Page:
Sound strategies for combating crime and promoting public safety
Our scholars conduct research and evaluations to improve justice policy and practice at the national, state, and local levels. We examine the development, implementation, and impact of policing, crime prevention, and gang disruption initiatives. As America’s prisons and jails face unsustainable growth and dangerous overcrowding, we are finding ways to reduce the prison population while preserving public safety. And we are assessing whether new and emerging criminal justice technologies are effective, how they are used, and what their implications are for privacy and civil liberties.
- We work closely with governors and mayors, state and federal policymakers, police chiefs and corrections directors, and community groups and service providers to improve public safety and find smarter ways to spend scarce criminal justice resources.
- We conduct rigorous evaluations and in-depth data analyses—and we give context to the data through interviews with victims, perpetrators, and the practitioners who interact with these groups. This hands-on work allows us to hear from the people most affected by justice policy decisions and makes our findings more relevant and useful.
- We use our knowledge of the federal, state, and local correctional systems to guide concrete, real-world solutions.
- We produce reports and provide technical assistance that translate complex research into actionable strategies to enhance the safety and well-being of individuals and communities.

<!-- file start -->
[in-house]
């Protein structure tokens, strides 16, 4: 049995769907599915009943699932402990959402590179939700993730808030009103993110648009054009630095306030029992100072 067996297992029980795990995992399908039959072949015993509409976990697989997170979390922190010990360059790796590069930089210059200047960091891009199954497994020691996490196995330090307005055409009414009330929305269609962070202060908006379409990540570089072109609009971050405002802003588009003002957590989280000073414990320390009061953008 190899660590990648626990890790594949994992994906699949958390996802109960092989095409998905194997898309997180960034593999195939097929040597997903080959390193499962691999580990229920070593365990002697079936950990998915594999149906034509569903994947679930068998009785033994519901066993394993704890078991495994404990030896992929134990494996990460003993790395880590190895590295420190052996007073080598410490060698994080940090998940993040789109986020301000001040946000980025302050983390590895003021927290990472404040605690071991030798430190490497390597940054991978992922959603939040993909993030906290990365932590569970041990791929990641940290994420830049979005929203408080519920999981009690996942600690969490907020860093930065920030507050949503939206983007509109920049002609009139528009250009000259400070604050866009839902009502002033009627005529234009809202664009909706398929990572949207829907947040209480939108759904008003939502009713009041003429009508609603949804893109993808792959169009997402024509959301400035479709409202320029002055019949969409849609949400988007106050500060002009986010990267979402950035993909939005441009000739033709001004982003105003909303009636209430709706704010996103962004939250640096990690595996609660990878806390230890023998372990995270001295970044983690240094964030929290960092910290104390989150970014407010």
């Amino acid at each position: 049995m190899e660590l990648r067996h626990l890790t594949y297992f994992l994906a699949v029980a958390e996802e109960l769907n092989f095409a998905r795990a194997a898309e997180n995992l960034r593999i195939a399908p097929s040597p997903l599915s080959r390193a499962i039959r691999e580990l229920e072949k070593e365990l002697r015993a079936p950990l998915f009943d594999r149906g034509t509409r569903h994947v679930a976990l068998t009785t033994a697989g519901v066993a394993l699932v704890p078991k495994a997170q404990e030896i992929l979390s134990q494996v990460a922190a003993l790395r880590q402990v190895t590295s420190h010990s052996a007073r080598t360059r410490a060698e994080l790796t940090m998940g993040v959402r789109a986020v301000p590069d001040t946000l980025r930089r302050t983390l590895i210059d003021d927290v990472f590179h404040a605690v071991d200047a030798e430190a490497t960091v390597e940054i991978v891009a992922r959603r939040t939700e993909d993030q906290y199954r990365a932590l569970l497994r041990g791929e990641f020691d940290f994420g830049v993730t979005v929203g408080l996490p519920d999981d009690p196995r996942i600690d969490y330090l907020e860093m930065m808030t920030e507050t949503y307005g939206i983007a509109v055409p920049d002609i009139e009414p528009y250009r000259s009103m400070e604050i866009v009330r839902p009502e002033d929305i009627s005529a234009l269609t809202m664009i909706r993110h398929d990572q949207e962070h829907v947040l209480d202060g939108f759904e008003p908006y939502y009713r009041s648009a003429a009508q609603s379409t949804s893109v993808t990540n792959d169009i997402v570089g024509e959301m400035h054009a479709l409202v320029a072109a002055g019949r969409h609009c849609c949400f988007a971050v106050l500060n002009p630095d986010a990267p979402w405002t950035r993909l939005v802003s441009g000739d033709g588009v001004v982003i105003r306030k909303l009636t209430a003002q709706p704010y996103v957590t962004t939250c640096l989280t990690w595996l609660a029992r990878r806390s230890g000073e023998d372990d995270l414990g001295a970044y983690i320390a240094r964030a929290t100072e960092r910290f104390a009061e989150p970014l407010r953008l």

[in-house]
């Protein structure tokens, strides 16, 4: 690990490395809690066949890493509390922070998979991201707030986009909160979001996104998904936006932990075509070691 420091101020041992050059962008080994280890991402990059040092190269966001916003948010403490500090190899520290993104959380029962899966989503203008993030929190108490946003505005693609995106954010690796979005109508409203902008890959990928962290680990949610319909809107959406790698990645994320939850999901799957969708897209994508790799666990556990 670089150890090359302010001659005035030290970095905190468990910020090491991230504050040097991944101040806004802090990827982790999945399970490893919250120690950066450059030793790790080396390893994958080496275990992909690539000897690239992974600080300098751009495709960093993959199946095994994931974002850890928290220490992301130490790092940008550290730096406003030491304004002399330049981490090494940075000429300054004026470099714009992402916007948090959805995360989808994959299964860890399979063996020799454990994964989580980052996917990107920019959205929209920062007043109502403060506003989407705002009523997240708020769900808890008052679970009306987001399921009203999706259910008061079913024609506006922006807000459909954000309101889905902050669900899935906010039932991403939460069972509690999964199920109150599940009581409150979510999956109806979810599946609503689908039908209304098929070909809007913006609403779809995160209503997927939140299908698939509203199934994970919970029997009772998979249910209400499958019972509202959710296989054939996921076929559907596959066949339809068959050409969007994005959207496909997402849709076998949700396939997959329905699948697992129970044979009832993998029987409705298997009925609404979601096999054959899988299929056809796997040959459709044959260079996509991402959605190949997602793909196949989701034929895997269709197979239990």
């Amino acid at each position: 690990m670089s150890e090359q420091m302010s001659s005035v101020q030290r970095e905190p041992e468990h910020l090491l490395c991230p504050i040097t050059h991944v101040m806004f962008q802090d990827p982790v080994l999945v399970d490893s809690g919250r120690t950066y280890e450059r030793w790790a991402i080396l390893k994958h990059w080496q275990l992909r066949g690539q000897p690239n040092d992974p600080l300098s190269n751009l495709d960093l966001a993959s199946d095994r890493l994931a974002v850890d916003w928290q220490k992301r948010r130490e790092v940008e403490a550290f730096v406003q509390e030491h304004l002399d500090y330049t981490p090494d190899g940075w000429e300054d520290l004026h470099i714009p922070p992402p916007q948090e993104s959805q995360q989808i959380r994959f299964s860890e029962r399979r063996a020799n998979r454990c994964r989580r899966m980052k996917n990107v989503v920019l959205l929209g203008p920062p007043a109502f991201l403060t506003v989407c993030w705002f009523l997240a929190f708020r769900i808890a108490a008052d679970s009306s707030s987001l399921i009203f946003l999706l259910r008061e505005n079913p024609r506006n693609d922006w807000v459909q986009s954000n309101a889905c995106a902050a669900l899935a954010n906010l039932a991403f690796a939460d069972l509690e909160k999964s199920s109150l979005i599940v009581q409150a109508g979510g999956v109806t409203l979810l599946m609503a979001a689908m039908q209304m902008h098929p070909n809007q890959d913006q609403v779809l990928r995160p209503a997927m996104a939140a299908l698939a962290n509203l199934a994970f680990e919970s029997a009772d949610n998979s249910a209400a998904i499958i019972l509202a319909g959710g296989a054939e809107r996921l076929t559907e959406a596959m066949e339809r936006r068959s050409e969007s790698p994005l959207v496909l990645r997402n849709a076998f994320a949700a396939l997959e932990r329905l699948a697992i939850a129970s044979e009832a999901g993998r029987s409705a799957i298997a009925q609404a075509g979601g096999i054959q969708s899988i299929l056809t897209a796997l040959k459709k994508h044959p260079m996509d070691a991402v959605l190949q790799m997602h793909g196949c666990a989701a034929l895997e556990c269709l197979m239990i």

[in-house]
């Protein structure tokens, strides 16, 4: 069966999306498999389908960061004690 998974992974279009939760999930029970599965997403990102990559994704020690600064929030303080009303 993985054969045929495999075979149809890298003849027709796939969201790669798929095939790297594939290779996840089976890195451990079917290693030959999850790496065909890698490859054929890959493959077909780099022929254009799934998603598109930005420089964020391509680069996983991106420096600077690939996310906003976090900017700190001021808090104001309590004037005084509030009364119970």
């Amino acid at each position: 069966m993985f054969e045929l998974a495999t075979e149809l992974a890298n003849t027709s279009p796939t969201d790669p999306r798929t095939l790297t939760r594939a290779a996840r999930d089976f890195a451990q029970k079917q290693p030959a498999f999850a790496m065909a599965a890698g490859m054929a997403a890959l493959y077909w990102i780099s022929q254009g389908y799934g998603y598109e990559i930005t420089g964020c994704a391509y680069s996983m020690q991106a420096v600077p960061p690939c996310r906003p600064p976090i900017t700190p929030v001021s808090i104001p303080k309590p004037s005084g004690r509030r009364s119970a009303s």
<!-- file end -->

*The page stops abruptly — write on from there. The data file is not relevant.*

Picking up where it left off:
The Justice Policy Center is best known for groundbreaking work on prisoner reentry. Our comprehensive studies of prisoners reentering society have played a major role in getting cities, states, and the federal government to invest in constructive interventions. Our findings have informed priorities for federal funding to states and localities in support of reentry programs and policies ensuring a safer return—from resources to combat health problems or substance abuse to programs that line up employment or education.
A Note about Language
We at the Justice Policy Center recognize that language has the power to impact people by either reaffirming their humanity or stigmatizing them in relation to particular experiences or conditions. As researchers, we acknowledge that our work presents both a responsibility and an opportunity to contribute to the language used in our field about the populations impacted by the policies and programs we study, as well as public discourse more broadly. Whenever possible, we aspire to use terms preferred by the people involved in our work. Moving forward, we consciously strive to choose words that respect the dignity of all individuals.